“Using Had-CRUT4 and its uncertainty estimates, the warming from 1850–1900 to 1986–2005 (reference period for the modelling chapters and Annex I) is 0.61 [0.55 to 0.67] C (90% confidence interval), and the warming from 1850–1900 to 2003–2012 (the most recent decade) is 0.78 [0.72 to 0.85] C (Supplementary Material 2.SM.4.3.3).”
   Pg. 209 of https://www.ipcc.ch/site/assets/uploads/2018/02/WG1AR5_all_final.pdf

2. Man emits about 6% of total emissions.
Add the numbers on this NASA diagram: https://earthobservatory.nasa.gov/features/CarbonCycle/page1.php

3. CO2 causes only about 26-32% of the greenhouse effect. H2O causes 60-75%.
   https://en.wikipedia.org/wiki/Greenhouse_effect#Greenhouse_gases which is based on Table 3 of: Bulletin of the American Meteorological Society Vol. 78, No. 2, February 1997 –
   http://journals.ametsoc.org/doi/pdf/10.1175/1520-0477%281997%29078%3C0197%3AEAGMEB%3E2.0.CO%3B2

4. We do not have enough data to say that hurricanes have increased.
   “Confidence remains low for long-term (centennial) changes in tropical cyclone activity, after accounting for past changes in observing capabilities.”
   pg 178 of https://www.ipcc.ch/site/assets/uploads/2018/02/WG1AR5_all_final.pdf

5. We do not have enough data to say that storms have increased.
   “Confidence in large-scale trends in storminess or storminess proxies over the last century is low owing to inconsistencies between studies or lack of long-term data in some parts of the world (particularly in the SH). {2.6.4}”
   pg 178 of https://www.ipcc.ch/site/assets/uploads/2018/02/WG1AR5_all_final.pdf

6. No evidence that normal sea level increase has accelerated.
   (Note that sea levels have been rising since the end of the last ice age – the issue is whether it is rising faster.)

   “When a 60-year oscillation is modeled along with an acceleration term, the estimated acceleration in GMSL since 1900 ranges from: 0.000 [–0.002 to 0.002] mm yr–2 in the Ray and Douglas (2011) record, 0.013 [0.007 to 0.019] mm yr–2 in the Jevrejeva et al. (2008) record, and 0.012 [0.009 to 0.015] mm yr–2 in the Church and White (2011) record. Thus, while there is more disagreement on the value of a 20th century acceleration in GMSL when accounting for multi-decadal fluctuations, two out of three records still indicate a significant positive value. The trend in GMSL observed since 1993, however, is not significantly larger than the estimate of 18-year trends in previous decades (e.g., 1920–1950). “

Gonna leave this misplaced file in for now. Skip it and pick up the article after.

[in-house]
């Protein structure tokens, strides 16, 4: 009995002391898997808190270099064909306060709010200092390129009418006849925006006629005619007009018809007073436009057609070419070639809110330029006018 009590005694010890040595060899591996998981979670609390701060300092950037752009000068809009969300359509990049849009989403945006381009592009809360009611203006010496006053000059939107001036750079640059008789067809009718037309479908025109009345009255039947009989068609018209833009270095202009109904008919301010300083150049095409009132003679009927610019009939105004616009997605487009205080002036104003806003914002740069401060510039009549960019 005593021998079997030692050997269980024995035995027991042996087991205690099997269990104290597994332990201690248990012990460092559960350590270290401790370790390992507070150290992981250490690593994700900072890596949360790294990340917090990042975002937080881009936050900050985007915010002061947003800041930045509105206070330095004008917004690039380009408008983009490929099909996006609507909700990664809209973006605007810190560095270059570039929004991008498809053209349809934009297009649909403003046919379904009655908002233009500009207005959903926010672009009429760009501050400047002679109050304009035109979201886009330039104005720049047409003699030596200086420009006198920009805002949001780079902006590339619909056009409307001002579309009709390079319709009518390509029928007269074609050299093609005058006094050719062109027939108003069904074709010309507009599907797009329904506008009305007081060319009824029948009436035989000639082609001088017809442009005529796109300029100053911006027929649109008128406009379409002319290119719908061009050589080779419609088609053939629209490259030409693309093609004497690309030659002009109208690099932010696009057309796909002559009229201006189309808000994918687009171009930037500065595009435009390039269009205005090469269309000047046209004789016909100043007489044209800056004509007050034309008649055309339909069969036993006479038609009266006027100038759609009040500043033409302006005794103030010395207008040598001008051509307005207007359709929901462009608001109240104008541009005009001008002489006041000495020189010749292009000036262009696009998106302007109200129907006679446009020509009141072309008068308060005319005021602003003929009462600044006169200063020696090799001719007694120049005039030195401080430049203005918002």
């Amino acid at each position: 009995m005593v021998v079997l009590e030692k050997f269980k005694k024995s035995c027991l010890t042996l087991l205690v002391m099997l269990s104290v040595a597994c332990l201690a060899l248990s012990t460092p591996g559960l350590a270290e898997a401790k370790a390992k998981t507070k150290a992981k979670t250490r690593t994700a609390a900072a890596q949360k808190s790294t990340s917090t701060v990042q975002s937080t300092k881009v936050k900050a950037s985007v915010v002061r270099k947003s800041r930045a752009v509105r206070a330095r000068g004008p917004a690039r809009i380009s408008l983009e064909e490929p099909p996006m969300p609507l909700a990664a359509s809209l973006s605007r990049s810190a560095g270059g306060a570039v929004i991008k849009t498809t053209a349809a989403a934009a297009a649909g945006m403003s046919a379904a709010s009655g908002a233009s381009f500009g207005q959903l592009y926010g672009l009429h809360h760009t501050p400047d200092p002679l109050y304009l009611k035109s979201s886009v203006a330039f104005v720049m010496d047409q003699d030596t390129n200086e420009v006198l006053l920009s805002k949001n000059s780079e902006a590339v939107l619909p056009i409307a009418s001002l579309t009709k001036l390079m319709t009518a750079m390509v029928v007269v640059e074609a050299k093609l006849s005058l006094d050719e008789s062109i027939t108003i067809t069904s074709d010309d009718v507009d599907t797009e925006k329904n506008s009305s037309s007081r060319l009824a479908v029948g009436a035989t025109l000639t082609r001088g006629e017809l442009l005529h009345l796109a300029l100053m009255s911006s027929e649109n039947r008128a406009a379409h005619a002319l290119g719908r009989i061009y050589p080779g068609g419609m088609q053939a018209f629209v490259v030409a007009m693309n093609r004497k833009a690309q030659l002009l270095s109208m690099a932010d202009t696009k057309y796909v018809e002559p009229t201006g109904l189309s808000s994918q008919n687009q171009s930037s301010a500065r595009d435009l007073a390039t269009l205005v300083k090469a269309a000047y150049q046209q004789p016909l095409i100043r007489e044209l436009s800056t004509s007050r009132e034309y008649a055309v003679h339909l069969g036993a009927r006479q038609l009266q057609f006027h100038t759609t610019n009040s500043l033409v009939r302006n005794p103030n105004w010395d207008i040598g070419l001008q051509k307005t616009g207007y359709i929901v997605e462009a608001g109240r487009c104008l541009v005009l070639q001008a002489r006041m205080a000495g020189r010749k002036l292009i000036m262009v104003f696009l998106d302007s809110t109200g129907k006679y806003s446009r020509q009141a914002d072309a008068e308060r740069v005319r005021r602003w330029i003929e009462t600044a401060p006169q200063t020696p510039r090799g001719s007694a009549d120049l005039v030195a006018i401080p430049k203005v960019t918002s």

Page 306 of https://www.ipcc.ch/site/assets/uploads/2018/02/WG1AR5_all_final.pdf 

7. No evidence that floods have increased (per IPCC)
   “AR4 WGI Chapter 3 (Trenberth et al., 2007) did not assess changes in floods but AR4 WGII concluded that there was not a general global trend in the incidence of floods (Kundzewicz et al., 2007). SREX went further to suggest that there was low agreement and thus low confidence at the global scale regarding changes in the magnitude or frequency of floods or even the sign of changes.”
   pg 230 of https://www.ipcc.ch/site/assets/uploads/2018/02/WG1AR5_all_final.pdf

8. No evidence that droughts have increased
   “Confidence is low for a global-scale observed trend in drought or dryness (lack of rainfall) since the middle of the 20th century, owing to lack of direct observations, methodological uncertainties and geographical inconsistencies in the trends.”
   pg 178 of https://www.ipcc.ch/site/assets/uploads/2018/02/WG1AR5_all_final.pdf

9. Prediction of future climate is not possible.
   “The climate system is a coupled non-linear chaotic system, and therefore the long-term prediction of future climate states is not possible. “ https://www.ipcc.ch/ipccreports/tar/wg1/501.htm (IPCC third Assessment Report (2001) Section 14.2.2.2, page 774) and Page 771, https://www.ipcc.ch/site/assets/uploads/2018/03/TAR-14.pdf

This shows that THERE IS NO CLIMATE EMERGENCY.
Also see: http://www.debunkingclimate.com/arguements.html
http://icecap.us/index.php/go/political-climate/alarmist_claim_rebuttals_updated/

Alex
Alex
8 months ago
Reply to  jim

Hello Jim! Thanks for your thoughtful post. I hope to reply to some of your thoughts – please know I am not trying to put you down or say you are dumb. I know you are as smart as I am or as anyone else.

My first thought is that whether or not climate change is real – I’m not sure you can say the ‘average person is not concerned about climate change.

This Pew Research article shows that 52% of Americans are interested in prioritizing policies on mitigating the impacts of climate change. https://www.pewresearch.org/fact-tank/2020/04/21/how-americans-see-climate-change-and-the-environment-in-7-charts/